The Peace Corps: The Ultimate Resume-Booster

There has always been a connection between Peace Corps Volunteer service and jobs, although until recently that connection has been underappreciated.
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There has always been a connection between Peace Corps Volunteer service and jobs, although
until recently that connection has been underappreciated.

The experience of 200,000 Volunteers provides compelling evidence that Peace Corps service
helps individuals develop flexibility, empathy, cross-cultural and language skills, all of which are
invaluable attributes for job-seekers in today's highly dynamic global economy.

We also know that many U.S.-international-oriented organizations, such as the Agency for
International Development, the U.S. State Department, CARE, Save the Children, and a number
of other international development agencies are full of Returned Peace Corps Volunteers
(RPCVs). Although being an RPCV may not always get you the job you want, it gets you in the
door for an initial conversation about a job almost every time.

The recent ceremony marking the Peace Corps's return to Nepal after a six-year hiatus reveals
the powerful nexus between Peace Corps service and international careers. Many of the
individuals responsible for this return had Peace Corps connections. This included the Nepalese
ambassador to the U.S., Dr. Shankar P. Sharma, who had two Peace Corps Volunteer teachers.
Peace Corps Director Aaron Williams, Chief of Staff Stacey Rhodes, Regional Director for
Europe the Mediterranean and Asia Helen Lowman, and former Congressman Jim Walsh are all
RPCVs, the former two with distinguished careers at USAID.

Additionally, RPCVs account for a significant number of the personnel at State, USAID
and Peace Corps who were directly involved in making this return possible, including U.S.
ambassador to Nepal and RPCV, Michael DeLisi.

What is less well known is that right from its inception a half century ago, applicants to the
Peace Corps understood that volunteer service could be the start of an international career.
According to A Call to Peace, our nationally representative survey of 11,138 Volunteers released
in September 2011, nearly one third of the RPCVs from the 1960s named "wanting to develop
career and leadership skills" as a very important or important motivation.

While there has always been interest in leveraging Peace Corps Volunteer service into a career,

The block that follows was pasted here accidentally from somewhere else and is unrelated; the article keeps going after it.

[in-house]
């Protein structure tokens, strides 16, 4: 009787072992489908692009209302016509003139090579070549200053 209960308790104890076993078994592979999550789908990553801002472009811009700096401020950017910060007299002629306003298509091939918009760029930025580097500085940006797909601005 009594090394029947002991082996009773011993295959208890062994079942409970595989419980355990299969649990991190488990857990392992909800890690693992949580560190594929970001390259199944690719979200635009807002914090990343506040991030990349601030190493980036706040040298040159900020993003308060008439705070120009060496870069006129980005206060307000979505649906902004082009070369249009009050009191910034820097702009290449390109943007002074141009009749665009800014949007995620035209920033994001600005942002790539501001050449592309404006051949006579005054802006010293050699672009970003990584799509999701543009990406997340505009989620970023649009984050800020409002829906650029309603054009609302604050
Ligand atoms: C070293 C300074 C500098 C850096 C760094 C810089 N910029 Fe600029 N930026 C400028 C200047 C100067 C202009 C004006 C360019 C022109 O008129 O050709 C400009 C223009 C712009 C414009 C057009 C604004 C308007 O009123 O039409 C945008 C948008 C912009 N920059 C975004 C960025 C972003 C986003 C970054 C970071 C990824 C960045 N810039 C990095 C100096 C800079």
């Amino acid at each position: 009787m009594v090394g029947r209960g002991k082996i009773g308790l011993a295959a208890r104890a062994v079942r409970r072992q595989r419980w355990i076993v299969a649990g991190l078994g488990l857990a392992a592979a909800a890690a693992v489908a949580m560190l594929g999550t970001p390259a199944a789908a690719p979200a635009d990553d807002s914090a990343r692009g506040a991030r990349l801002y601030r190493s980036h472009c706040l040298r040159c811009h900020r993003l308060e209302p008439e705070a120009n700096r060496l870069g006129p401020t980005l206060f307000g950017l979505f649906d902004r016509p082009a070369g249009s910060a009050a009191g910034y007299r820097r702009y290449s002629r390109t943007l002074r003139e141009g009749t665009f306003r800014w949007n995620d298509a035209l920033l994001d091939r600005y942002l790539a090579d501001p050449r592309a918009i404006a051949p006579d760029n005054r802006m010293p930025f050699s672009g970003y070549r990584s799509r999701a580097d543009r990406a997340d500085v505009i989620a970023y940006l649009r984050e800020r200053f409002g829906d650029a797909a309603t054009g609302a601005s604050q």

that interest has become more pronounced in recent decades. A Call to Peace found that, "...there
has been a significant generational shift in the view toward acquiring skills, possibly reflecting
pressures RPCVs feel from employers today that place a greater demand on job skills and
experience when they return home." By the 2000s, a surprising 68 percent of RPCVS identified
developing career and leadership skills as "very important" motivation or "important."

No matter when or where Volunteers served, a remarkable 60 percent of those surveyed said
that their service influenced their choice of career. More than 90 percent reported that the
phrase "changed my life" described their experience at least fairly well, and 98 percent would
recommend service in the Peace Corps to a friend or family member.

Another underappreciated aspect of the Peace Corps experience related to career development is
that Peace Corps service is the entry point to an invaluable network. Just think of it: your Peace
Corps Volunteer service connects you to a network of more than 200,000 individuals who share
your experience, values and worldview. Coming from a small college with just 20,000 alums,
I feel very fortunate to be plugged into a fabulous network that is ten times larger. After all, the
Peace Corps is likely a more powerful network than your family/friends and classmates.

While developing an internationally oriented career may be a common motivation for joining the
Peace Corps, during these challenging economic times it is important that we make much more
explicit the strong connection between volunteer service and developing a meaningful career
where you can make a difference.

The National Peace Corps Association has several resources to assist Returned Peace Corps
Volunteers in their career development after they return home including a new job site geared
toward the Peace Corps community. This site and other tools are available on the association's
resource page at:

Kevin F.F. Quigley (Thailand 76-79) is president of the National Peace Corps Association, the nation's leading nonprofit organization supporting Returned Peace Corps Volunteers and the Peace Corps Community. To learn more, visit:

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